One of the biggest forces governing pop music in the 2020s so far has been how quick and effective TikTok is in converting an underground staple into an artist with crossover potential. Even with Steve Lacy’s established audience, he wasn’t guaranteed the leap to pop stardom until “Bad Habit” – a decade-defining earworm — grew too undeniable on the platform for its ascent to be slowed. The punchiness of its guitars and its infectious “I wish I knew you wanted me” refrain blasted TikTok’s algorithm when it was released in June. It soundtracked the hopelessly romantic, the comedic, and the strikingly mundane across over 500,000+ videos. Radio shortly followed TikTok’s lead, and “Bad Habit” became an inescapable phenomenon.
There was an element of uncertainty to “Bad Habit,” as Lacy hadn’t felt very confident in his own songwriting. He told GQ in June, “I felt like I was in a slump. I had a bunch of dope ideas, but my writing? I didn’t know how I was going to approach this record. But I feel like [“Bad Habit”] was the one that was like, Okay, this is what we’re about to do.” But with the help of burgeoning R&B singer-songwriter Fousheé, who features on Gemini Rights’ “Sunshine” and sings the opening notes of “Bad Habit,” the album rises out of its stalemate and produces some wildly magnetic music.
Gemini Rights widened the scope of what a Steve Lacy album can sound like; it’s not too far removed from his dreamy, lo-fi origins but the drums are laid thicker, the synths saunter in its summer colors, and the guitars glaze over the album’s atmosphere. Critics praised the album for its luscious landscapes and focused storytelling. It debuted at No. 7 on the Billboard 200, his best showing to date. Meanwhile, the explosion in popularity for “Bad Habit” opened lanes for additional Lacy’s songs to hit the Hot 100: 2017’s “Dark Red” finally debuted the charts five years after the fact, alongside the Gemini Rights-opening ballad “Static,” also a minor TikTok sensation.
Even with Lacy’s devout fanbase, none of this could’ve been predicted. As a product of Odd Future, it’s unsurprising that he made waves in music industry circles or reached teenage listeners who idolize Frank Ocean. But to dethrone proven superstar Harry Styles and his mammoth hit “As It Was” at No. 1 on the Hot 100 – the kind of chart feat even predecessors like Ocean and Tyler the Creator, in all their abundant successes, have yet to pull off – was a major feat, to say the least.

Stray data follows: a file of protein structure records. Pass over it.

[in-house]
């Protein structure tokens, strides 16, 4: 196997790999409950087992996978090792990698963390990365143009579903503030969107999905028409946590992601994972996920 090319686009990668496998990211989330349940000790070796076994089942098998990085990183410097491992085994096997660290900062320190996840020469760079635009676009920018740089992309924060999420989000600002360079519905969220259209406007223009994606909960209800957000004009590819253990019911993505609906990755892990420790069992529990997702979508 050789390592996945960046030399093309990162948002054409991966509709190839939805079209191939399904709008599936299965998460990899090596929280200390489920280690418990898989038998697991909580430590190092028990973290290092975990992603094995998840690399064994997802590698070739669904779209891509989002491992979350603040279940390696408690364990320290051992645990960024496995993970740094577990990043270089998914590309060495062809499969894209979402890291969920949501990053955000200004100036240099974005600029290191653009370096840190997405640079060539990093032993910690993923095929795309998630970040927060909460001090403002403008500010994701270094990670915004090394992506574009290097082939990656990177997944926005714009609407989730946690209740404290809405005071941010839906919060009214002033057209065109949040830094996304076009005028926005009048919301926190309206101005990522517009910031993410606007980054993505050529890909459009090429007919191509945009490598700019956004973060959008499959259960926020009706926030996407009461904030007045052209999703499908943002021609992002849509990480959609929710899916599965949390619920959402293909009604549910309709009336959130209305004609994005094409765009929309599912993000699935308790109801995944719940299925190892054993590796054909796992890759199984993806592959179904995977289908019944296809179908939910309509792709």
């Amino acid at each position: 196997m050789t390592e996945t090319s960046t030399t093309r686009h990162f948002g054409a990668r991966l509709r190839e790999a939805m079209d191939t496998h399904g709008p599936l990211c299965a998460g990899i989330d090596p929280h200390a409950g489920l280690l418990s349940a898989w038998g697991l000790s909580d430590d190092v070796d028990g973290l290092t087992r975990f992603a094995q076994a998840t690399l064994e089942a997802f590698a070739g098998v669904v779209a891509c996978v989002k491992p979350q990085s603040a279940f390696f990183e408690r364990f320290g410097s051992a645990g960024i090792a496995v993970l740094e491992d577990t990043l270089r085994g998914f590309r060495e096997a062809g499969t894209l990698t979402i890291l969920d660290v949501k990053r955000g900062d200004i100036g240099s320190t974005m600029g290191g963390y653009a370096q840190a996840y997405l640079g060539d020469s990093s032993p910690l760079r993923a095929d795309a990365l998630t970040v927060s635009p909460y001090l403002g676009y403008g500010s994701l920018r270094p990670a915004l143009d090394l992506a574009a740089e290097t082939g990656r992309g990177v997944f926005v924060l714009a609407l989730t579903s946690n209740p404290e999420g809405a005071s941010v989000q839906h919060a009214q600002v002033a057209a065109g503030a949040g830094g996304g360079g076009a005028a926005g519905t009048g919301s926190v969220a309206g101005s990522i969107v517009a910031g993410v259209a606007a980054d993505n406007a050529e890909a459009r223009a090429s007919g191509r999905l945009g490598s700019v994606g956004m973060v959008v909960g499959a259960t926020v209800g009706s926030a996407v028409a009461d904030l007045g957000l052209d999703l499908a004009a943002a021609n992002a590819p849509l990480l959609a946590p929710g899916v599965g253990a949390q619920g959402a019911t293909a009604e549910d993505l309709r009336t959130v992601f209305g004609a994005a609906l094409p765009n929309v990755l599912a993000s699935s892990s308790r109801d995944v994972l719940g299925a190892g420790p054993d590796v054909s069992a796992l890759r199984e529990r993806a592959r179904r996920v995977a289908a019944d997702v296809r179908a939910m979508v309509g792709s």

Lacy’s ensuing tour caused a massive turnout for one of the year’s hottest artists, another step in his superstardom. It wasn’t without controversy and frustrations: At a show in New Orleans, one of the audience members threw a disposable camera at him, to which Lacy responded, “Don’t throw shit on my f–king stage please!” breaking the camera and walking off. There’s footage of his concerts being met with an unnerving silence, fans only recalling a small portion of the hook on “Bad Habit.” It’s a reasonably disappointing response to an artist on the high of their life. None of this deterred Steve Lacy’s momentum though – the social media uproar and news headlines only amplified the attention to the tour, and showcased just how many people are now in Lacy’s corner.
Last month, a week before the Grammys nominated “Bad Habit” for best pop solo performance, song of the year and record of the year, he performed at Saturday Night Live. As 2022 dwindles down, “Bad Habit” and Gemini Rights sit comfortably amongst critics’ year-end lists. With how uncertain future success can be after a viral stretch on TikTok, it is Steve Lacy’s undeniable talent and devout fanbase that almost guarantees a spot in pop music’s inner circle if he chooses to follow its thread. Lacy has the potential to be the next guitar-toting sensation in a pop landscape desperately clawing for its next superstar.